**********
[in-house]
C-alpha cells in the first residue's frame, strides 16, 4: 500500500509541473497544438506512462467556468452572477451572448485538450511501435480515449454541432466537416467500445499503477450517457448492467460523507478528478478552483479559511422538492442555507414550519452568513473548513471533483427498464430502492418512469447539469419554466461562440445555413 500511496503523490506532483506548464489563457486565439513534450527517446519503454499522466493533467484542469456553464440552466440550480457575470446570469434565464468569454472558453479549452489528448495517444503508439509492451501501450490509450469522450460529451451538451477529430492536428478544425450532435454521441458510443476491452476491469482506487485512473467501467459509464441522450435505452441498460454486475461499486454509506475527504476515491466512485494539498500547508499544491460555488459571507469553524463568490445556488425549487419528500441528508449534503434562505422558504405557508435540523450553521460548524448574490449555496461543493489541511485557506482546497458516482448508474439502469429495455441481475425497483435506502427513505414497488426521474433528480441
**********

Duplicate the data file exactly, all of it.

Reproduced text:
[in-house]
C-alpha cells in the first residue's frame, strides 16, 4: 500500500509541473497544438506512462467556468452572477451572448485538450511501435480515449454541432466537416467500445499503477450517457448492467460523507478528478478552483479559511422538492442555507414550519452568513473548513471533483427498464430502492418512469447539469419554466461562440445555413 500511496503523490506532483506548464489563457486565439513534450527517446519503454499522466493533467484542469456553464440552466440550480457575470446570469434565464468569454472558453479549452489528448495517444503508439509492451501501450490509450469522450460529451451538451477529430492536428478544425450532435454521441458510443476491452476491469482506487485512473467501467459509464441522450435505452441498460454486475461499486454509506475527504476515491466512485494539498500547508499544491460555488459571507469553524463568490445556488425549487419528500441528508449534503434562505422558504405557508435540523450553521460548524448574490449555496461543493489541511485557506482546497458516482448508474439502469429495455441481475425497483435506502427513505414497488426521474433528480441